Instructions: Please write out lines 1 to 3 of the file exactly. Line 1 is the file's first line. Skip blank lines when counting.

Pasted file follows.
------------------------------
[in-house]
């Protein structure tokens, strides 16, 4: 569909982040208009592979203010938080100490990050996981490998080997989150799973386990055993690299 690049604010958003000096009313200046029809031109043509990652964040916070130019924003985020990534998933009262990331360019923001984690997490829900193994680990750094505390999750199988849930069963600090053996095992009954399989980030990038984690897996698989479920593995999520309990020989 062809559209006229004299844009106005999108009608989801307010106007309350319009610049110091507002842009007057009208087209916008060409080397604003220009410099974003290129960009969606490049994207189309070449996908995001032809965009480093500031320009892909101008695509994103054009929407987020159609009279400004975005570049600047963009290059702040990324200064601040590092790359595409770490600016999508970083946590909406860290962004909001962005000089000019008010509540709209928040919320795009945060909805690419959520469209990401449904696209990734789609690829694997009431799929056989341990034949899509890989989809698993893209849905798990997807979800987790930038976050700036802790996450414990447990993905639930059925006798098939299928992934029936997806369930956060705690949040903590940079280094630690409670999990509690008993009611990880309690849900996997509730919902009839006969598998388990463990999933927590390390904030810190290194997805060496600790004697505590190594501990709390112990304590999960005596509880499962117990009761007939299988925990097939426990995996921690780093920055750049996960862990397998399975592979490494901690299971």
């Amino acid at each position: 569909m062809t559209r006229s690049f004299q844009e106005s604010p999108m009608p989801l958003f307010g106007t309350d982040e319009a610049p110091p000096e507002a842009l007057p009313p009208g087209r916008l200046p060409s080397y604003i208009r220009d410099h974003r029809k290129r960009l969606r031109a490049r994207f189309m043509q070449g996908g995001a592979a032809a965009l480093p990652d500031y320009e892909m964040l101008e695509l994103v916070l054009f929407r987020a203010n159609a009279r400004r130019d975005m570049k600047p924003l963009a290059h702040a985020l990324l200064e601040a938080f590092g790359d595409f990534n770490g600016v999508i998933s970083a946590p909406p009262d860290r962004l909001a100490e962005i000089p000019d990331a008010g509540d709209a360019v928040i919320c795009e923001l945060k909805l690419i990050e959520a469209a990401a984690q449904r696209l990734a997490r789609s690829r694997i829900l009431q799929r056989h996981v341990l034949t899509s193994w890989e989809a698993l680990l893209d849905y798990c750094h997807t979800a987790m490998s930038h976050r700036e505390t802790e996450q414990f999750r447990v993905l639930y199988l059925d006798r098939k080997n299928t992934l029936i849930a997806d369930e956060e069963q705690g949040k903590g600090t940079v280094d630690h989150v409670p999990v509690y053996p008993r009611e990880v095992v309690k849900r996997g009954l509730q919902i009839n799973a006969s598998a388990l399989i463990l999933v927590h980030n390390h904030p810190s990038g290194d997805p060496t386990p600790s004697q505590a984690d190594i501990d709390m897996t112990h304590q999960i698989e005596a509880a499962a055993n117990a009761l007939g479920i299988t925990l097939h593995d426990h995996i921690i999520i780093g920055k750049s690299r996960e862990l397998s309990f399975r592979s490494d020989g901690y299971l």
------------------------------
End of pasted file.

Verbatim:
[in-house]
């Protein structure tokens, strides 16, 4: 569909982040208009592979203010938080100490990050996981490998080997989150799973386990055993690299 690049604010958003000096009313200046029809031109043509990652964040916070130019924003985020990534998933009262990331360019923001984690997490829900193994680990750094505390999750199988849930069963600090053996095992009954399989980030990038984690897996698989479920593995999520309990020989 062809559209006229004299844009106005999108009608989801307010106007309350319009610049110091507002842009007057009208087209916008060409080397604003220009410099974003290129960009969606490049994207189309070449996908995001032809965009480093500031320009892909101008695509994103054009929407987020159609009279400004975005570049600047963009290059702040990324200064601040590092790359595409770490600016999508970083946590909406860290962004909001962005000089000019008010509540709209928040919320795009945060909805690419959520469209990401449904696209990734789609690829694997009431799929056989341990034949899509890989989809698993893209849905798990997807979800987790930038976050700036802790996450414990447990993905639930059925006798098939299928992934029936997806369930956060705690949040903590940079280094630690409670999990509690008993009611990880309690849900996997509730919902009839006969598998388990463990999933927590390390904030810190290194997805060496600790004697505590190594501990709390112990304590999960005596509880499962117990009761007939299988925990097939426990995996921690780093920055750049996960862990397998399975592979490494901690299971």
């Amino acid at each position: 569909m062809t559209r006229s690049f004299q844009e106005s604010p999108m009608p989801l958003f307010g106007t309350d982040e319009a610049p110091p000096e507002a842009l007057p009313p009208g087209r916008l200046p060409s080397y604003i208009r220009d410099h974003r029809k290129r960009l969606r031109a490049r994207f189309m043509q070449g996908g995001a592979a032809a965009l480093p990652d500031y320009e892909m964040l101008e695509l994103v916070l054009f929407r987020a203010n159609a009279r400004r130019d975005m570049k600047p924003l963009a290059h702040a985020l990324l200064e601040a938080f590092g790359d595409f990534n770490g600016v999508i998933s970083a946590p909406p009262d860290r962004l909001a100490e962005i000089p000019d990331a008010g509540d709209a360019v928040i919320c795009e923001l945060k909805l690419i990050e959520a469209a990401a984690q449904r696209l990734a997490r789609s690829r694997i829900l009431q799929r056989h996981v341990l034949t899509s193994w890989e989809a698993l680990l893209d849905y798990c750094h997807t979800a987790m490998s930038h976050r700036e505390t802790e996450q414990f999750r447990v993905l639930y199988l059925d006798r098939k080997n299928t992934l029936i849930a997806d369930e956060e069963q705690g949040k903590g600090t940079v280094d630690h989150v409670p999990v509690y053996p008993r009611e990880v095992v309690k849900r996997g009954l509730q919902i009839n799973a006969s598998a388990l399989i463990l999933v927590h980030n390390h904030p810190s990038g290194d997805p060496t386990p600790s004697q505590a984690d190594i501990d709390m897996t112990h304590q999960i698989e005596a509880a499962a055993n117990a009761l007939g479920i299988t925990l097939h593995d426990h995996i921690i999520i780093g920055k750049s690299r996960e862990l397998s309990f399975r592979s490494d020989g901690y299971l």